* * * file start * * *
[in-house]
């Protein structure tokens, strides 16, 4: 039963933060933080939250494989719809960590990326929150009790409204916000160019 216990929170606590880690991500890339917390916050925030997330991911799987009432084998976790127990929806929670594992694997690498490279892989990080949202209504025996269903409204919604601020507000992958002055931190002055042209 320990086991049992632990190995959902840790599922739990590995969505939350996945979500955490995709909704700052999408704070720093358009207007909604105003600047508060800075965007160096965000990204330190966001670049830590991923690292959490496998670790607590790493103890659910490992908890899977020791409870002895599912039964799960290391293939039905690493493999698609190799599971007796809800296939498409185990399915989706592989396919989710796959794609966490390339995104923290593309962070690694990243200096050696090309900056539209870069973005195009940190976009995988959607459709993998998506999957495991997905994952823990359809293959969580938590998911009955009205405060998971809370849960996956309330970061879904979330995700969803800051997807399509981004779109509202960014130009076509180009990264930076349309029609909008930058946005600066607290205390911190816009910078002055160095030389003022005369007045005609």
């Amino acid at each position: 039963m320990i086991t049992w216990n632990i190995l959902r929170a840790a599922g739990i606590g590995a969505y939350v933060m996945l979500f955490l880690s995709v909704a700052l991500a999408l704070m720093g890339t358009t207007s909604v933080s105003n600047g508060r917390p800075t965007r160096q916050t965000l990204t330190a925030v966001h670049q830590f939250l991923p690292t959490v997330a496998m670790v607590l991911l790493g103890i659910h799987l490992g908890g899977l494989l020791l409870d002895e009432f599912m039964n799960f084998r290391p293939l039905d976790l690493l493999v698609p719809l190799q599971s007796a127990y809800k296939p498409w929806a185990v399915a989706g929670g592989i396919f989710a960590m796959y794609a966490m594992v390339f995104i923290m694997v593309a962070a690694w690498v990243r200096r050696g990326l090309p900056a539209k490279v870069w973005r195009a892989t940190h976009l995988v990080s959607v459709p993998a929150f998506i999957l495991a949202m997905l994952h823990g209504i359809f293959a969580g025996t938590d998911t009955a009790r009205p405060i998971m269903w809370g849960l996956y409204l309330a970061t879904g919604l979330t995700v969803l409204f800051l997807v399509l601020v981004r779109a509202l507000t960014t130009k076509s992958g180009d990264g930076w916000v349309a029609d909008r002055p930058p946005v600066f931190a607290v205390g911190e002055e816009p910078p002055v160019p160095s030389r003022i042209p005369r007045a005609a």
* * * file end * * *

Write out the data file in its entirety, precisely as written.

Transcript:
[in-house]
């Protein structure tokens, strides 16, 4: 039963933060933080939250494989719809960590990326929150009790409204916000160019 216990929170606590880690991500890339917390916050925030997330991911799987009432084998976790127990929806929670594992694997690498490279892989990080949202209504025996269903409204919604601020507000992958002055931190002055042209 320990086991049992632990190995959902840790599922739990590995969505939350996945979500955490995709909704700052999408704070720093358009207007909604105003600047508060800075965007160096965000990204330190966001670049830590991923690292959490496998670790607590790493103890659910490992908890899977020791409870002895599912039964799960290391293939039905690493493999698609190799599971007796809800296939498409185990399915989706592989396919989710796959794609966490390339995104923290593309962070690694990243200096050696090309900056539209870069973005195009940190976009995988959607459709993998998506999957495991997905994952823990359809293959969580938590998911009955009205405060998971809370849960996956309330970061879904979330995700969803800051997807399509981004779109509202960014130009076509180009990264930076349309029609909008930058946005600066607290205390911190816009910078002055160095030389003022005369007045005609």
């Amino acid at each position: 039963m320990i086991t049992w216990n632990i190995l959902r929170a840790a599922g739990i606590g590995a969505y939350v933060m996945l979500f955490l880690s995709v909704a700052l991500a999408l704070m720093g890339t358009t207007s909604v933080s105003n600047g508060r917390p800075t965007r160096q916050t965000l990204t330190a925030v966001h670049q830590f939250l991923p690292t959490v997330a496998m670790v607590l991911l790493g103890i659910h799987l490992g908890g899977l494989l020791l409870d002895e009432f599912m039964n799960f084998r290391p293939l039905d976790l690493l493999v698609p719809l190799q599971s007796a127990y809800k296939p498409w929806a185990v399915a989706g929670g592989i396919f989710a960590m796959y794609a966490m594992v390339f995104i923290m694997v593309a962070a690694w690498v990243r200096r050696g990326l090309p900056a539209k490279v870069w973005r195009a892989t940190h976009l995988v990080s959607v459709p993998a929150f998506i999957l495991a949202m997905l994952h823990g209504i359809f293959a969580g025996t938590d998911t009955a009790r009205p405060i998971m269903w809370g849960l996956y409204l309330a970061t879904g919604l979330t995700v969803l409204f800051l997807v399509l601020v981004r779109a509202l507000t960014t130009k076509s992958g180009d990264g930076w916000v349309a029609d909008r002055p930058p946005v600066f931190a607290v205390g911190e002055e816009p910078p002055v160019p160095s030389r003022i042209p005369r007045a005609a």